[en] Surfactant ; Preterm infant ; Mechanical ventilation ; Best practice guidelines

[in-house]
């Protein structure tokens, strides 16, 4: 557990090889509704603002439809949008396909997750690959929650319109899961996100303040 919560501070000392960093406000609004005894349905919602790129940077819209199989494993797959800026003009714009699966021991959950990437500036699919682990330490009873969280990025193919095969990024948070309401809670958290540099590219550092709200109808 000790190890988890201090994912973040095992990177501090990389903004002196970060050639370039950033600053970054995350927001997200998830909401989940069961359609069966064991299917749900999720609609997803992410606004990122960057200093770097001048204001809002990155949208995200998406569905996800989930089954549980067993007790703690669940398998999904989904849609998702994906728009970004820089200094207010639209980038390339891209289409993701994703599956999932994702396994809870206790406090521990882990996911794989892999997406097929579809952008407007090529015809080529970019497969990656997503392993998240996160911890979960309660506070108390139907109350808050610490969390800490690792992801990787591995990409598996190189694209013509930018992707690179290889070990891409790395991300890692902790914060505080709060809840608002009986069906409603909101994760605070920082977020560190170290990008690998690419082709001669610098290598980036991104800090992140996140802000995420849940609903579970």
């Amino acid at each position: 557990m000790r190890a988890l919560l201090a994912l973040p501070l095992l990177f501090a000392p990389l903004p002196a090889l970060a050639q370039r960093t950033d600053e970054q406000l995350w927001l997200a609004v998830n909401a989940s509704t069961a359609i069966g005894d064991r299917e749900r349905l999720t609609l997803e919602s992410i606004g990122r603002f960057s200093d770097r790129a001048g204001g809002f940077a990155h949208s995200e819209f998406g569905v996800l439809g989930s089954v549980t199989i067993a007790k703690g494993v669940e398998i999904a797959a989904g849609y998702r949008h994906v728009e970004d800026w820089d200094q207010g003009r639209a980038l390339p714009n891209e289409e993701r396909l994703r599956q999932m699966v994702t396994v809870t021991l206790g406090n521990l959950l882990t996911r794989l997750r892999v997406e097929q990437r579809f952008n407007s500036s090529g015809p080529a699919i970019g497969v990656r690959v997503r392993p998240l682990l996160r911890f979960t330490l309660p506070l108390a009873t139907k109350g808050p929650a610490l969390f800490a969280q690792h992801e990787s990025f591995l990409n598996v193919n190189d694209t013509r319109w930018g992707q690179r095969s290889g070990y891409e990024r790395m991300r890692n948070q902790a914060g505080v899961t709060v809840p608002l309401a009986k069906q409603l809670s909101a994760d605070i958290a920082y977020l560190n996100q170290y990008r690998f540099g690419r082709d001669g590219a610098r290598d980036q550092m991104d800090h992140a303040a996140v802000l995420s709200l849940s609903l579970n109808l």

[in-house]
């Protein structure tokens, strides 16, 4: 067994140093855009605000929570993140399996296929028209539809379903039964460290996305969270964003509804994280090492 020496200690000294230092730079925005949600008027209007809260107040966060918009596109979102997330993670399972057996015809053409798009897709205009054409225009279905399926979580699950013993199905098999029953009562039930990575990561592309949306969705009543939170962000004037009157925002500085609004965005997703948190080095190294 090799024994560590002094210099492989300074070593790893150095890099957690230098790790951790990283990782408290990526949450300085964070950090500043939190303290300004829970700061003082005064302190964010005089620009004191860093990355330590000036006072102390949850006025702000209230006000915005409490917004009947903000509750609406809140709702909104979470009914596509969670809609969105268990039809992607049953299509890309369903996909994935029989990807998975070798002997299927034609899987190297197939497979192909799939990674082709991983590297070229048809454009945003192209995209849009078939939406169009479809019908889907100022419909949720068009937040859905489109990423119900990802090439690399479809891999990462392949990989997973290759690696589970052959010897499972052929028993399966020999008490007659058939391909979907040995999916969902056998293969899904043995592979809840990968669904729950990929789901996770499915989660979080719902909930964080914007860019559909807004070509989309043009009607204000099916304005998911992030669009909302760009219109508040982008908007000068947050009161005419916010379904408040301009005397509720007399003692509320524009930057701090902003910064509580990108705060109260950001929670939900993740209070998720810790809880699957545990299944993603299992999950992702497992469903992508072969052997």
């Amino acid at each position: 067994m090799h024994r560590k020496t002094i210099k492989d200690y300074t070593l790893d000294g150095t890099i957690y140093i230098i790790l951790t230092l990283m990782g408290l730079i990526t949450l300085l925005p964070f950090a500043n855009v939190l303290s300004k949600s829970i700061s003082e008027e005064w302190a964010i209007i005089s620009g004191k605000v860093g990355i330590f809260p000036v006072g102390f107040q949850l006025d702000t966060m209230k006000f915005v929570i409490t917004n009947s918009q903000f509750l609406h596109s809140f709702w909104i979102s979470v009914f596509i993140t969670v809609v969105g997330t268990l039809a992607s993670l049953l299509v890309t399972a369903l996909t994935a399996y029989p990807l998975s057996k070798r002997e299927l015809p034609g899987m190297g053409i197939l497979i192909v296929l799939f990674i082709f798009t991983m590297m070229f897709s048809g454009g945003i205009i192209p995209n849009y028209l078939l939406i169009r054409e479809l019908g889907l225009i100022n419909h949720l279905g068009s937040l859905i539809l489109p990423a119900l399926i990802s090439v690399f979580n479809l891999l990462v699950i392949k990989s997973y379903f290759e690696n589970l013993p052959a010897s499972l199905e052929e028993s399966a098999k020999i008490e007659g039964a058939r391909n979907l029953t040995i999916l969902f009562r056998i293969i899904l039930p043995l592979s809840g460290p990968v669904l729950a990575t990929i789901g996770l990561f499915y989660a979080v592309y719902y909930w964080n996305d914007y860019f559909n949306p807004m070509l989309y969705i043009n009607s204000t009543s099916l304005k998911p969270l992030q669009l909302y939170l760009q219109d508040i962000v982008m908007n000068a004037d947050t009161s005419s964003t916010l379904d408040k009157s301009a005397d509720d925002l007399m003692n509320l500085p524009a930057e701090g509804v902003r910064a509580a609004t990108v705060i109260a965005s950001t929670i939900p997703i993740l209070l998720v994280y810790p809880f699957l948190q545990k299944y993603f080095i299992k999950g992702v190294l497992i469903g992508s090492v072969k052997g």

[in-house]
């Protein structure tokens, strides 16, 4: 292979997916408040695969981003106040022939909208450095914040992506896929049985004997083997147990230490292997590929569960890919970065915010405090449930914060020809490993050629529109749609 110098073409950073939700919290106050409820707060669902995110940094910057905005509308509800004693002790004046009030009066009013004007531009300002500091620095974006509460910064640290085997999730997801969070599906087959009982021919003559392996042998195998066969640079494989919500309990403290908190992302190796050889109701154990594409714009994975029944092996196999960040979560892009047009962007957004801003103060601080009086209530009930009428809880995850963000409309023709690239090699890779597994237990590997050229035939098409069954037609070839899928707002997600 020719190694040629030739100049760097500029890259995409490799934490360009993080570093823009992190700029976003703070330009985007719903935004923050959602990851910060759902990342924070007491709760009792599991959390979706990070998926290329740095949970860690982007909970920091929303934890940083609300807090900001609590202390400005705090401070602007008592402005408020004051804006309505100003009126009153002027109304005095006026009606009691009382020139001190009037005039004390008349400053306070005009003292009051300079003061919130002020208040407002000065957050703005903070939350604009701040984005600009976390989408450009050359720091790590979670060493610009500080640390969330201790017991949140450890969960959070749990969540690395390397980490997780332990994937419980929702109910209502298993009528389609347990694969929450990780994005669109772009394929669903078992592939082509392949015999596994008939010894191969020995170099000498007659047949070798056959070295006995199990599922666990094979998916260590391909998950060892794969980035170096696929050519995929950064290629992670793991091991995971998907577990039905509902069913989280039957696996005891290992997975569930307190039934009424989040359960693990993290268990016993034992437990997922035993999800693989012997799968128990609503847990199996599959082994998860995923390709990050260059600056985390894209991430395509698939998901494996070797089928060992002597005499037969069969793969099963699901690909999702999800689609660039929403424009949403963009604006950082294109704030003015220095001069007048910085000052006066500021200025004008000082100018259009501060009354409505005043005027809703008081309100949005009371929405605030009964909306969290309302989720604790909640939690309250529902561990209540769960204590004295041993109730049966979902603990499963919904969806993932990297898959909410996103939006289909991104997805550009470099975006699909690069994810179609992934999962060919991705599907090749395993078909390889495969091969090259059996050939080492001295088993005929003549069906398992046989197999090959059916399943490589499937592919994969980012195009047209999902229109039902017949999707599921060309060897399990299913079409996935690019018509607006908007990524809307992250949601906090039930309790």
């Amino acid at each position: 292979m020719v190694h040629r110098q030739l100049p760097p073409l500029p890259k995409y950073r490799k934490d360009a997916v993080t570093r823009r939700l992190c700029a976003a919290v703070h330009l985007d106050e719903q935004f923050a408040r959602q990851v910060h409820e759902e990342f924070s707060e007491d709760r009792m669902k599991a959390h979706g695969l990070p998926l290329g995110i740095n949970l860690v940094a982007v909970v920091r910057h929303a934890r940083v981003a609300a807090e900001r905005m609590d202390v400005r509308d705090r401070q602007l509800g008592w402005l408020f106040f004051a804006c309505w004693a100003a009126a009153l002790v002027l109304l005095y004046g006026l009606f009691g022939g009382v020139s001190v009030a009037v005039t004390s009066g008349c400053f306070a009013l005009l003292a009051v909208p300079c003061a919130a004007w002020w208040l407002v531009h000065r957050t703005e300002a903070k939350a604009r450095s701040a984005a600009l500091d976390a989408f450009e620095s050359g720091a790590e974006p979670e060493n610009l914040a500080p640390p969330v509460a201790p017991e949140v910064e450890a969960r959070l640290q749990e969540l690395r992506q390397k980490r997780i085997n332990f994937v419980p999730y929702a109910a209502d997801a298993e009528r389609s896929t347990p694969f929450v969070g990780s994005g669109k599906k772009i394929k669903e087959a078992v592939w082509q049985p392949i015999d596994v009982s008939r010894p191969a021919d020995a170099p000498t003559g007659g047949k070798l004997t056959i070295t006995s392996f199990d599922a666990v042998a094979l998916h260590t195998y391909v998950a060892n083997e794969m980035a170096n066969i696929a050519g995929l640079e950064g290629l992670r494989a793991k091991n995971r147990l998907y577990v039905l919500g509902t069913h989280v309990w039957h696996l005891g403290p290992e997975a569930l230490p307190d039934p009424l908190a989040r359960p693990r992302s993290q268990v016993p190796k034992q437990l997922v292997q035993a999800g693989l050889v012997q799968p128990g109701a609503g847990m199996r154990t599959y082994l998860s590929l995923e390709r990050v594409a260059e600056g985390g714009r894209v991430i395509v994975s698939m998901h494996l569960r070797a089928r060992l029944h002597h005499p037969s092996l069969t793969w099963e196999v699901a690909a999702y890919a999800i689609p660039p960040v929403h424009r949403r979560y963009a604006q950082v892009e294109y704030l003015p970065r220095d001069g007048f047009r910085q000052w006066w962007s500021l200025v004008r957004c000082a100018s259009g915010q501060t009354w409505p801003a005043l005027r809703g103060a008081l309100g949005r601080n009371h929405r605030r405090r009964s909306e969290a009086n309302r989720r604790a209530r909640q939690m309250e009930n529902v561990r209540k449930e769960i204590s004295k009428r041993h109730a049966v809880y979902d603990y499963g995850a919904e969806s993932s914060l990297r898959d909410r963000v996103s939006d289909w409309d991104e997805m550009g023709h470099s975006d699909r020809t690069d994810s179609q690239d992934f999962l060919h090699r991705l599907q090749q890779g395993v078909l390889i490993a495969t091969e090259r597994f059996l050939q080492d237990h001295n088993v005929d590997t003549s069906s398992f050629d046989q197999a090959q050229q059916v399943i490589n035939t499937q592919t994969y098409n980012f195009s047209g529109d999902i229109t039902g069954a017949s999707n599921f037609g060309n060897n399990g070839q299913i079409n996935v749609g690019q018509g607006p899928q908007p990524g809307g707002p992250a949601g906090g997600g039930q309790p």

[en] Background: Exogenous surfactant is an undisputed treatment for neonatal respiratory distress syndrome but its efficacy is highly dependent on the treatment strategy. International guidelines have published recommendations on the optimal surfactant replacement strategy. Objective: To determine how evidence-based guidelines on surfactant replacement therapy are implemented in daily clinical practice. Methods: Data on surfactant replacement therapy, including preparation, dosing and timing, were collected in 173 European neonatal intensive care units (NICUs) by questionnaire and in a cohort of preterm infants mechanically ventilated on two separate predefined dates in these units. Results: All NICUs used animal-derived surfactant in the treatment of respiratory distress syndrome, with Poractant being most widely used (86%). The most frequently used first dose was 100 mg/kg (58%) and 200 mg/kg (39%) and all NICUs allowed for repeat dosing. 39% of the NICUs claimed to use prophylactic treatment (<15 min of life). Data on surfactant treatment were collected in 338 infants, with a median gestational age of 27 weeks and a birth weight of 860 g. All infants were treated with animal-derived surfactant. The median first dose was 168 mg/kg in the Poractant group compared with 100 mg/kg in the Beractant and Bovactant groups. Prophylactic treatment was used in 23% of the infants and 28% of the infants received surfactant >2 h after birth. 43% of the infants received multiple doses. Conclusions: With the exception of surfactant timing, guidelines on surfactant replacement therapy seem to be implemented in daily clinical practice in European NICUs.